Shayne Ehman: Just to add a little note, it is nearly impossible to hitchhike out of the downtown of a city like Vancouver or Montreal, so we took public transit out to Chilliwack. The train cops are gnarlier in Surrey and so we figured it would be easier to get on a train at a small-crew change point where we could easily guess which way the trains were headed.

Tell us about your trip. What was it like hitchhiking across Canada in 2000?
Ehman: Hitchhiking across Canada was the best! Of course, 9/11 changed things, but prior to 9/11, hitchhiking was a normal summertime plan. To put trust in the void and step out there… Now that’s real!
Scriver: It was a weird time, 2000. Lots of people were going nuts with apocalyptic fears of Y2K. We made a pact to finish the animation before the next apocalyptic blowout in 2013. And now that it’s after the end of the world, getting into TIFF was no problem.

The filename of this one is santaparade.jpg…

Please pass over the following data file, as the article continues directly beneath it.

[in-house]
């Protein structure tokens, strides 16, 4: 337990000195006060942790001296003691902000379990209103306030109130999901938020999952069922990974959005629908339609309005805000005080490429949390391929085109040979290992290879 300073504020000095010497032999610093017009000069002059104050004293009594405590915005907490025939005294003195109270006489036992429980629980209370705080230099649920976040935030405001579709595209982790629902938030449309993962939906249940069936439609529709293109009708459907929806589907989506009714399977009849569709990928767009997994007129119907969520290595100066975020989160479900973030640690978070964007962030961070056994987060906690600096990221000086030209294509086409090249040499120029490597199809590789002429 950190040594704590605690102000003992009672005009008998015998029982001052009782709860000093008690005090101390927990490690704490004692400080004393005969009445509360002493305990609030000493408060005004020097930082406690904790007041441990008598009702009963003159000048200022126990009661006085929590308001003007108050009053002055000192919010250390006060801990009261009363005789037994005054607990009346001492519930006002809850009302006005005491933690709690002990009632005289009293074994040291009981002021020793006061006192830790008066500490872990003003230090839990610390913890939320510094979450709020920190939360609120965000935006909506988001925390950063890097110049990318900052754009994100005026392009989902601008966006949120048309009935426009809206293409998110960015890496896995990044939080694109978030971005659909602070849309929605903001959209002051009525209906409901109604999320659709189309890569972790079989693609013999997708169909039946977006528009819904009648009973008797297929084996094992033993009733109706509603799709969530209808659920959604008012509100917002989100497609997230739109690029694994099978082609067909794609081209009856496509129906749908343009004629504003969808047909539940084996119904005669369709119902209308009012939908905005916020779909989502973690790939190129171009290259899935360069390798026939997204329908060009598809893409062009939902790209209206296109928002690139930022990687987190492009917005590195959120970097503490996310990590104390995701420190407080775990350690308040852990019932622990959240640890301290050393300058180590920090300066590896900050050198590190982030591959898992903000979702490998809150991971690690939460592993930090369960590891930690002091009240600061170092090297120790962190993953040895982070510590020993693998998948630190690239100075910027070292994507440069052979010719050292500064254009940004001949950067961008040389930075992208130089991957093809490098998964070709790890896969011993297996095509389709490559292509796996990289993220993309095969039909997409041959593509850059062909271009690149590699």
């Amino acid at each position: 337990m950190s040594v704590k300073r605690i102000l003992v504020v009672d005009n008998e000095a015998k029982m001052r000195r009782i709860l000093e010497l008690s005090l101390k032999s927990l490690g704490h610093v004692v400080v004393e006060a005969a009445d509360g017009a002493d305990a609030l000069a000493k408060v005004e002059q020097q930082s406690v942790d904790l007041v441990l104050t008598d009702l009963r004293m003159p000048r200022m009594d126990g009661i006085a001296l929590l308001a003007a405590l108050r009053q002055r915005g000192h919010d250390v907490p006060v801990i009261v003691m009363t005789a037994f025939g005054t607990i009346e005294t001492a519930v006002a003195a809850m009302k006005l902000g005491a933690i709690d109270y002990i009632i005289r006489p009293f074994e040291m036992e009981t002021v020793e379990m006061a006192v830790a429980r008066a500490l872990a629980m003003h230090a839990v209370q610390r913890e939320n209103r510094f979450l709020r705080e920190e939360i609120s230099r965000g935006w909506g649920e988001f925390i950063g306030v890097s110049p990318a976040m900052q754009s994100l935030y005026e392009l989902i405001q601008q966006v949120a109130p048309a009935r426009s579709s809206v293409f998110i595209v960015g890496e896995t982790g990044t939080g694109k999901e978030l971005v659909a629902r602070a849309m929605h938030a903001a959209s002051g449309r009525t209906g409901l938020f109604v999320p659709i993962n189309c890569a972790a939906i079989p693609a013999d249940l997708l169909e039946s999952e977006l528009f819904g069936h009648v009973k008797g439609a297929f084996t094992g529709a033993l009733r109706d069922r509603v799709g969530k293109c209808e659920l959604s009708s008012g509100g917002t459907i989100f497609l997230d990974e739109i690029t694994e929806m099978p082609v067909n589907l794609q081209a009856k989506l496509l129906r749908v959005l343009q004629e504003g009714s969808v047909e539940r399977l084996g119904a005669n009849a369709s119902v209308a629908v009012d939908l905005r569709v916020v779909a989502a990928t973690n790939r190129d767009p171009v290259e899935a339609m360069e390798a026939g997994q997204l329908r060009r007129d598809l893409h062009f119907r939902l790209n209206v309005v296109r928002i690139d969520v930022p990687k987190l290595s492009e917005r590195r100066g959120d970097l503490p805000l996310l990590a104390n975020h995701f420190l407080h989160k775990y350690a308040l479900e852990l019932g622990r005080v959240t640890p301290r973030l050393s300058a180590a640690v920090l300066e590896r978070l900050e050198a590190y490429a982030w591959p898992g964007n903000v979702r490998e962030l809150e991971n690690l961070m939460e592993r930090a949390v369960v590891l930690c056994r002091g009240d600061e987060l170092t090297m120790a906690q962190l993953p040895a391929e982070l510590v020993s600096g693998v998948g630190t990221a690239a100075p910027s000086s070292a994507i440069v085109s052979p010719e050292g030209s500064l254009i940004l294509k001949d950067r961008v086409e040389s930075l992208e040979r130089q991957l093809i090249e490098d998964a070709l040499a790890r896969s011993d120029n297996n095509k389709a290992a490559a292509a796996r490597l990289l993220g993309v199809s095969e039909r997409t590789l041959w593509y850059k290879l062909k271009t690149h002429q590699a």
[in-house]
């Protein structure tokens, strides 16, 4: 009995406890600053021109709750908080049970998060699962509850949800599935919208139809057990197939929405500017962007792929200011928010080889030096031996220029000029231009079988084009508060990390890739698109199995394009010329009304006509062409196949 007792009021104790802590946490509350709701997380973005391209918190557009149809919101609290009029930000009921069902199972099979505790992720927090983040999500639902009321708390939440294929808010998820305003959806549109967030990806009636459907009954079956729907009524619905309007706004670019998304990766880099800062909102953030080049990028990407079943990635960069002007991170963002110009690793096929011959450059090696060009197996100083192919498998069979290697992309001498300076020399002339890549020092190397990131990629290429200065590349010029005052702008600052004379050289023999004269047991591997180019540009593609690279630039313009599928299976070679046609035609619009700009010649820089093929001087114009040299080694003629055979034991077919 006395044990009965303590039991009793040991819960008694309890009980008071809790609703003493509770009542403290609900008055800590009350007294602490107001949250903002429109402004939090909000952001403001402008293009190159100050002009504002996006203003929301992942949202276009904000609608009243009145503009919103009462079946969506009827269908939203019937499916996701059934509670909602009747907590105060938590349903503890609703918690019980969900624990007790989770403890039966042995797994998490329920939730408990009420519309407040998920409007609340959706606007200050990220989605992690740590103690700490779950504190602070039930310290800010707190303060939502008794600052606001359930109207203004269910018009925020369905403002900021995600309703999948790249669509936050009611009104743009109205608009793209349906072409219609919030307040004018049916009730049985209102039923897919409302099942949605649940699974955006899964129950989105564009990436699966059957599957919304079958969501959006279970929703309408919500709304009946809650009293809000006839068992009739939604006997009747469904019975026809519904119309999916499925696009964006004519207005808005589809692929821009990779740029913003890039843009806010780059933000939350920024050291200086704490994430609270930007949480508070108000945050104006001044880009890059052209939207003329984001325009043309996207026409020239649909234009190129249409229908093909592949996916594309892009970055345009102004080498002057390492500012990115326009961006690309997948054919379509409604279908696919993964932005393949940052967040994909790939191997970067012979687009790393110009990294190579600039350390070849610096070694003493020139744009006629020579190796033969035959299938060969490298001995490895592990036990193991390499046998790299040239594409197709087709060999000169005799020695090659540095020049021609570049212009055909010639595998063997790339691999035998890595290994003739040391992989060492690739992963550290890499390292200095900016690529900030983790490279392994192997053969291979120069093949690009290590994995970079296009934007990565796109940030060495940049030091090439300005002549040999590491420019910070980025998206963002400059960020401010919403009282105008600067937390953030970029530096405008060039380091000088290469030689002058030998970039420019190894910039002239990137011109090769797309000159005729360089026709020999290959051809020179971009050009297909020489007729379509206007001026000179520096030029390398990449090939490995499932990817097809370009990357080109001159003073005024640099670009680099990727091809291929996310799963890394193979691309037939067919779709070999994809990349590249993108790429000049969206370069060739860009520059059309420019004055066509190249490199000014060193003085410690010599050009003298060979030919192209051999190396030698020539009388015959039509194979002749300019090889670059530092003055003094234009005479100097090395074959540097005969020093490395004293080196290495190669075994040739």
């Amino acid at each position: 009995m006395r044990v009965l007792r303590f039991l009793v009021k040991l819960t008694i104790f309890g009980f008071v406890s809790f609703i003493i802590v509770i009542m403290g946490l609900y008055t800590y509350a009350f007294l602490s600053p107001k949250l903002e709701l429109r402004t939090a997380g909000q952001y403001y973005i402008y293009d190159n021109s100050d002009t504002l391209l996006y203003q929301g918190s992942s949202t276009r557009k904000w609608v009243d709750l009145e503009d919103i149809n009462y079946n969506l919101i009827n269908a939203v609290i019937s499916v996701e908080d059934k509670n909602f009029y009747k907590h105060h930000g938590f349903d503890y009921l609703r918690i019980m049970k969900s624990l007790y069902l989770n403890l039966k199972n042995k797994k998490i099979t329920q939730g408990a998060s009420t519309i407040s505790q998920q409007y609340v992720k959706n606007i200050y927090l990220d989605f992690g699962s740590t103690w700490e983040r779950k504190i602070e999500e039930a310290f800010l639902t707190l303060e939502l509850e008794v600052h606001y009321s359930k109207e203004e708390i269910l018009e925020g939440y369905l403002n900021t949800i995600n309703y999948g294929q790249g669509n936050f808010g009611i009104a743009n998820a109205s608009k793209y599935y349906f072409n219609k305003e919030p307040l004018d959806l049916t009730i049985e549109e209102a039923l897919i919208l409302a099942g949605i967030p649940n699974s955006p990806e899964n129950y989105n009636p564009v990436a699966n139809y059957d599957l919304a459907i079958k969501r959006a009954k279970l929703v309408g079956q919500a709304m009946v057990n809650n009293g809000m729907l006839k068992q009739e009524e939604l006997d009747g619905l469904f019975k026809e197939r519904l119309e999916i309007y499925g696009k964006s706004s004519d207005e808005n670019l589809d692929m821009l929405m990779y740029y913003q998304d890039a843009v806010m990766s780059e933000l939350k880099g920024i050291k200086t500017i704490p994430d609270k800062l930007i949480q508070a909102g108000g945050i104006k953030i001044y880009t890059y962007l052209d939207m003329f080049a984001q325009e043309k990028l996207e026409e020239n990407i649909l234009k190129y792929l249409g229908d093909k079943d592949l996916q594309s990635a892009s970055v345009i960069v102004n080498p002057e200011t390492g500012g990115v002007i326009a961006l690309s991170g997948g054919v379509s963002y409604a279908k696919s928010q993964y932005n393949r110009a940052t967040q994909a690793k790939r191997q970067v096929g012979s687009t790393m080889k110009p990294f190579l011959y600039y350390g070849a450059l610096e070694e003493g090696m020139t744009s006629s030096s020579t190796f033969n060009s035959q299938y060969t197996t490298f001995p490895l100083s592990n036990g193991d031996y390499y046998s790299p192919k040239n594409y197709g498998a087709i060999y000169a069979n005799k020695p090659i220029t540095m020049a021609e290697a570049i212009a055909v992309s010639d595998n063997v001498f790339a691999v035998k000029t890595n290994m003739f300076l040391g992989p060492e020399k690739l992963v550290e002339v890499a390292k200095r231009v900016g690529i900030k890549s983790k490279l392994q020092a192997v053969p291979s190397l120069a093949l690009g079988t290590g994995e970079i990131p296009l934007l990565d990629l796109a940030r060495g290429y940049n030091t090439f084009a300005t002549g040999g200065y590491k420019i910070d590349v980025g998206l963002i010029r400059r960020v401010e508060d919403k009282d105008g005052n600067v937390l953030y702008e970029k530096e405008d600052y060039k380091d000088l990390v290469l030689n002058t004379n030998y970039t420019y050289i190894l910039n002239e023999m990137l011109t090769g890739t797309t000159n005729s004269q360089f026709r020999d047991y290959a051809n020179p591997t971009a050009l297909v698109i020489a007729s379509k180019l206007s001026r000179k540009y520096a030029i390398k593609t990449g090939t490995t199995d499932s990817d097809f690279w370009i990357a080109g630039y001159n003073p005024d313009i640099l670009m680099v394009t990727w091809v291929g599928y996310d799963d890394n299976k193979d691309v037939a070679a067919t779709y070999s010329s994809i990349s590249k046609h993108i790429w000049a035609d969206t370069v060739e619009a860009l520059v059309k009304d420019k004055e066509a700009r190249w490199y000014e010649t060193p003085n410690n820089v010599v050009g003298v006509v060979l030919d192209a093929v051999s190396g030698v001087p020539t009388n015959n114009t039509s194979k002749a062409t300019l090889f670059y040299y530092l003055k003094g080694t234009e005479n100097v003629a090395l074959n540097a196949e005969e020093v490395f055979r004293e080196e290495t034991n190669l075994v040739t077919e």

Was acid involved?
Ehman: Of course it was! I had a great teacher in school named LSD. The quest for a fire spark puppeteer in the park… Mutants of the glowing racetrack… Exploration of consciousness… Exploration of storytelling styles… Experiments in seeking shared reality through art… It seems reasonable to concede that acid was involved in some way… But, honestly, as far as I can recall, we weren't high on the actual trip, nor were we high while creating the movie!
Scriver: I've actually never done acid. My dad would always tell me acid stories as a kid and I would always get paranoid about looking into a mirror and becoming the reflection.